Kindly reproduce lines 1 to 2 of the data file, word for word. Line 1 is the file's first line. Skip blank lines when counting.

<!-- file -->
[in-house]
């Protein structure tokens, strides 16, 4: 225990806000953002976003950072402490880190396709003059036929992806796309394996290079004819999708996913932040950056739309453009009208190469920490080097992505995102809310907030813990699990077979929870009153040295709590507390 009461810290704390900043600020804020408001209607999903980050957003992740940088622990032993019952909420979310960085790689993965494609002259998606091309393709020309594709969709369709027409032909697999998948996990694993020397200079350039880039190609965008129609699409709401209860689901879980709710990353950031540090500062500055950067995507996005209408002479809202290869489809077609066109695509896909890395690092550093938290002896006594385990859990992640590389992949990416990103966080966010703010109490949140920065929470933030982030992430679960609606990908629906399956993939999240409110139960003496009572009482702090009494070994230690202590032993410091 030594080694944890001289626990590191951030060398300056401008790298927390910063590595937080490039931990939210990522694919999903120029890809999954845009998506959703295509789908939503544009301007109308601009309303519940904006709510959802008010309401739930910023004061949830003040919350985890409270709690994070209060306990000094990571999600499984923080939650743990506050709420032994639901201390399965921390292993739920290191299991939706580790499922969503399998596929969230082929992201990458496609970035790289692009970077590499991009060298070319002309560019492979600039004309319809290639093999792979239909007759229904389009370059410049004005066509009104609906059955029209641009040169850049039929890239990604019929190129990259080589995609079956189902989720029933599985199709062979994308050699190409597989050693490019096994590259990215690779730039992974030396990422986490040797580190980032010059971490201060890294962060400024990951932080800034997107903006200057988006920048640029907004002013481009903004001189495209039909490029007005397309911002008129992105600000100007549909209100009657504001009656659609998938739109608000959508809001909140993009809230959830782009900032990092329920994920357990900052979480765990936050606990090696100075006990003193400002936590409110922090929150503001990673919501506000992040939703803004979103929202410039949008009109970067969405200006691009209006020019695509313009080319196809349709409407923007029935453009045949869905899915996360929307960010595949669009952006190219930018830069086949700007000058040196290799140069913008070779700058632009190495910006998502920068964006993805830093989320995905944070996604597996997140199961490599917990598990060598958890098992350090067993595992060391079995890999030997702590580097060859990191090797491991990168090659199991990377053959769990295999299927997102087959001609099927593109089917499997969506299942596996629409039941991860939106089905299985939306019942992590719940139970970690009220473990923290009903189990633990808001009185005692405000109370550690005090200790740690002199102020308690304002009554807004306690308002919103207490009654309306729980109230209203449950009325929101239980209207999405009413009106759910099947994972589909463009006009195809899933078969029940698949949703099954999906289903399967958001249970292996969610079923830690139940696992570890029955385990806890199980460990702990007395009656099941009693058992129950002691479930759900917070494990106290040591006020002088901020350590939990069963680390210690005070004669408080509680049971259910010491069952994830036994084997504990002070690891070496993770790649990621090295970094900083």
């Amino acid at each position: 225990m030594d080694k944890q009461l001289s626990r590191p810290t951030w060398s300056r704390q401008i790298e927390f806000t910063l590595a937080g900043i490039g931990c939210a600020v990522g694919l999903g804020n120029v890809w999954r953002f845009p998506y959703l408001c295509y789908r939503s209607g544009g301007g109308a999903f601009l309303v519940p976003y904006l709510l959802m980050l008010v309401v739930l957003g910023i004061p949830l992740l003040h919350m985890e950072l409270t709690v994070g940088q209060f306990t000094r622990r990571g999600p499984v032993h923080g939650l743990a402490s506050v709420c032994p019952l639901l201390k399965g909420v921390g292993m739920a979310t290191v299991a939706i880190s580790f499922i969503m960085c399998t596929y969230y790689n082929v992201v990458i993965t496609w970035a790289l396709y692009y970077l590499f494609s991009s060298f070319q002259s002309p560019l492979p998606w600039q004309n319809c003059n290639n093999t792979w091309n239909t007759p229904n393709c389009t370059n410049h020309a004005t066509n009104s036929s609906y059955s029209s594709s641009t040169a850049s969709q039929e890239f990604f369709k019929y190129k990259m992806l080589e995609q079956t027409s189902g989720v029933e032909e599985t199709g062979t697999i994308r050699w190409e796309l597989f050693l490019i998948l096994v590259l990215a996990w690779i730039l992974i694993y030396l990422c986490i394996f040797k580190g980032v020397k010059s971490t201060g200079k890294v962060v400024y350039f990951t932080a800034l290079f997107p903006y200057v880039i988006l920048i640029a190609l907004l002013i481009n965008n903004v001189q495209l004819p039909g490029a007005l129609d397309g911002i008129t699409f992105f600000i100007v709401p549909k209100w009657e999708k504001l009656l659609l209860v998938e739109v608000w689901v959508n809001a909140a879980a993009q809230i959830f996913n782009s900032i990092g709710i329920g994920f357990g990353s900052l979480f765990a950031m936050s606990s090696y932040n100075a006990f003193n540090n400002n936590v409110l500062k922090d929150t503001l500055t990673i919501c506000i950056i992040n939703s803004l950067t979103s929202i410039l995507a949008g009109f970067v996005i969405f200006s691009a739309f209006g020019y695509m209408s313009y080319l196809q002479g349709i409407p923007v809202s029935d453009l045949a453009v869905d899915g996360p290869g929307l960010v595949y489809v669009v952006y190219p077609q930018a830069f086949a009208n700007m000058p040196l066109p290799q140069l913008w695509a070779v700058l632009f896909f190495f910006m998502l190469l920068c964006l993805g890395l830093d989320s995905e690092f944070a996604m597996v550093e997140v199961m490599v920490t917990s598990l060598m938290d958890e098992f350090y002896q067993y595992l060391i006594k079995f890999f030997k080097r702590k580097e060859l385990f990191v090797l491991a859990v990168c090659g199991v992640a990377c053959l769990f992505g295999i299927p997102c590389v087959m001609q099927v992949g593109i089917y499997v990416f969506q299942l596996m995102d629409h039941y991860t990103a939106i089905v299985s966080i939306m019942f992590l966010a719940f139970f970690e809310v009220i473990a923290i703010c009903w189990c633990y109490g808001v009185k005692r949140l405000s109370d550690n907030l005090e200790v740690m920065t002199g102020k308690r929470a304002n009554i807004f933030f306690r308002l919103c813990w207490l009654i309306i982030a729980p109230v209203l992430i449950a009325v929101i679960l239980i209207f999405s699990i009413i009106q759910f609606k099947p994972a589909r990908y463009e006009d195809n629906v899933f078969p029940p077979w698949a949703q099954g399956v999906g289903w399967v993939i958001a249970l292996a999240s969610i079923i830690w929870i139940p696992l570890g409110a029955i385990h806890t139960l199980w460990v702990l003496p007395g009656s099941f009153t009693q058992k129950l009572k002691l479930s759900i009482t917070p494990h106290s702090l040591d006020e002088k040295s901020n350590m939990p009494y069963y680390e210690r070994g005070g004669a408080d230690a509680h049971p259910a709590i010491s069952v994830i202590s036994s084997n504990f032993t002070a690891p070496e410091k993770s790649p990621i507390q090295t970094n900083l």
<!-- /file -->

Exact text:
[in-house]
């Protein structure tokens, strides 16, 4: 225990806000953002976003950072402490880190396709003059036929992806796309394996290079004819999708996913932040950056739309453009009208190469920490080097992505995102809310907030813990699990077979929870009153040295709590507390 009461810290704390900043600020804020408001209607999903980050957003992740940088622990032993019952909420979310960085790689993965494609002259998606091309393709020309594709969709369709027409032909697999998948996990694993020397200079350039880039190609965008129609699409709401209860689901879980709710990353950031540090500062500055950067995507996005209408002479809202290869489809077609066109695509896909890395690092550093938290002896006594385990859990992640590389992949990416990103966080966010703010109490949140920065929470933030982030992430679960609606990908629906399956993939999240409110139960003496009572009482702090009494070994230690202590032993410091 030594080694944890001289626990590191951030060398300056401008790298927390910063590595937080490039931990939210990522694919999903120029890809999954845009998506959703295509789908939503544009301007109308601009309303519940904006709510959802008010309401739930910023004061949830003040919350985890409270709690994070209060306990000094990571999600499984923080939650743990506050709420032994639901201390399965921390292993739920290191299991939706580790499922969503399998596929969230082929992201990458496609970035790289692009970077590499991009060298070319002309560019492979600039004309319809290639093999792979239909007759229904389009370059410049004005066509009104609906059955029209641009040169850049039929890239990604019929190129990259080589995609079956189902989720029933599985199709062979994308050699190409597989050693490019096994590259990215690779730039992974030396990422986490040797580190980032010059971490201060890294962060400024990951932080800034997107903006200057988006920048640029907004002013481009903004001189495209039909490029007005397309911002008129992105600000100007549909209100009657504001009656659609998938739109608000959508809001909140993009809230959830782009900032990092329920994920357990900052979480765990936050606990090696100075006990003193400002936590409110922090929150503001990673919501506000992040939703803004979103929202410039949008009109970067969405200006691009209006020019695509313009080319196809349709409407923007029935453009045949869905899915996360929307960010595949669009952006190219930018830069086949700007000058040196290799140069913008070779700058632009190495910006998502920068964006993805830093989320995905944070996604597996997140199961490599917990598990060598958890098992350090067993595992060391079995890999030997702590580097060859990191090797491991990168090659199991990377053959769990295999299927997102087959001609099927593109089917499997969506299942596996629409039941991860939106089905299985939306019942992590719940139970970690009220473990923290009903189990633990808001009185005692405000109370550690005090200790740690002199102020308690304002009554807004306690308002919103207490009654309306729980109230209203449950009325929101239980209207999405009413009106759910099947994972589909463009006009195809899933078969029940698949949703099954999906289903399967958001249970292996969610079923830690139940696992570890029955385990806890199980460990702990007395009656099941009693058992129950002691479930759900917070494990106290040591006020002088901020350590939990069963680390210690005070004669408080509680049971259910010491069952994830036994084997504990002070690891070496993770790649990621090295970094900083």